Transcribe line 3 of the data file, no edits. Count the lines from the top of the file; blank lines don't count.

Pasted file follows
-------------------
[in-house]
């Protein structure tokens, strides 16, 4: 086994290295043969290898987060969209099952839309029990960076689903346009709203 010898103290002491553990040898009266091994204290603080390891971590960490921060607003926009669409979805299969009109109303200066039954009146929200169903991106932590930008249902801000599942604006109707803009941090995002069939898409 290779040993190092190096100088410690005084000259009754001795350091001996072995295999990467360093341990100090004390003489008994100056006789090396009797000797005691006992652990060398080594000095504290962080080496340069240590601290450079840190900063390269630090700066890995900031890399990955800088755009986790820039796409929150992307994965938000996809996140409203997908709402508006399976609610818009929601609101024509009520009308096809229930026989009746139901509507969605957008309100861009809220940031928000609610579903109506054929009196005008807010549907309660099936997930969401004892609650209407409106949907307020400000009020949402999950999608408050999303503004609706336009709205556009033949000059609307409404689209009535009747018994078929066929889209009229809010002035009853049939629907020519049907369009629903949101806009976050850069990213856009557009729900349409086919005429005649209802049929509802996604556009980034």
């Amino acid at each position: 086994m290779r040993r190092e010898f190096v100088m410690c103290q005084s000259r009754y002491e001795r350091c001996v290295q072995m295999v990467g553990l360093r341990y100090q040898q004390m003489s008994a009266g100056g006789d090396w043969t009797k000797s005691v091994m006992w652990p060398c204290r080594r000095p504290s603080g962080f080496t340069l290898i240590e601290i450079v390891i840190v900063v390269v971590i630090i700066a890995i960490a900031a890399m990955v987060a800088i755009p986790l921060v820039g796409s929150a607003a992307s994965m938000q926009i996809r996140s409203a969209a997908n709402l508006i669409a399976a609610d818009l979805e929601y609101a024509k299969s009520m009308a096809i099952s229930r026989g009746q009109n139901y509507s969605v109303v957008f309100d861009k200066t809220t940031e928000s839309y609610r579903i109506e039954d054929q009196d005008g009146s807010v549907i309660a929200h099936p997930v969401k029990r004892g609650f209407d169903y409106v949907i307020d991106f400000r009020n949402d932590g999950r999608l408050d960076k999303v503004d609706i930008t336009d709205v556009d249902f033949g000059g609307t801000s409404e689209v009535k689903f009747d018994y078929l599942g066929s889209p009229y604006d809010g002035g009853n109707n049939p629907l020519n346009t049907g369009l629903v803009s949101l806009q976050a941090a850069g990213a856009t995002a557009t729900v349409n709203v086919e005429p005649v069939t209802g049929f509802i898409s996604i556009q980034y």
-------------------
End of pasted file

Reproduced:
């Amino acid at each position: 086994m290779r040993r190092e010898f190096v100088m410690c103290q005084s000259r009754y002491e001795r350091c001996v290295q072995m295999v990467g553990l360093r341990y100090q040898q004390m003489s008994a009266g100056g006789d090396w043969t009797k000797s005691v091994m006992w652990p060398c204290r080594r000095p504290s603080g962080f080496t340069l290898i240590e601290i450079v390891i840190v900063v390269v971590i630090i700066a890995i960490a900031a890399m990955v987060a800088i755009p986790l921060v820039g796409s929150a607003a992307s994965m938000q926009i996809r996140s409203a969209a997908n709402l508006i669409a399976a609610d818009l979805e929601y609101a024509k299969s009520m009308a096809i099952s229930r026989g009746q009109n139901y509507s969605v109303v957008f309100d861009k200066t809220t940031e928000s839309y609610r579903i109506e039954d054929q009196d005008g009146s807010v549907i309660a929200h099936p997930v969401k029990r004892g609650f209407d169903y409106v949907i307020d991106f400000r009020n949402d932590g999950r999608l408050d960076k999303v503004d609706i930008t336009d709205v556009d249902f033949g000059g609307t801000s409404e689209v009535k689903f009747d018994y078929l599942g066929s889209p009229y604006d809010g002035g009853n109707n049939p629907l020519n346009t049907g369009l629903v803009s949101l806009q976050a941090a850069g990213a856009t995002a557009t729900v349409n709203v086919e005429p005649v069939t209802g049929f509802i898409s996604i556009q980034y």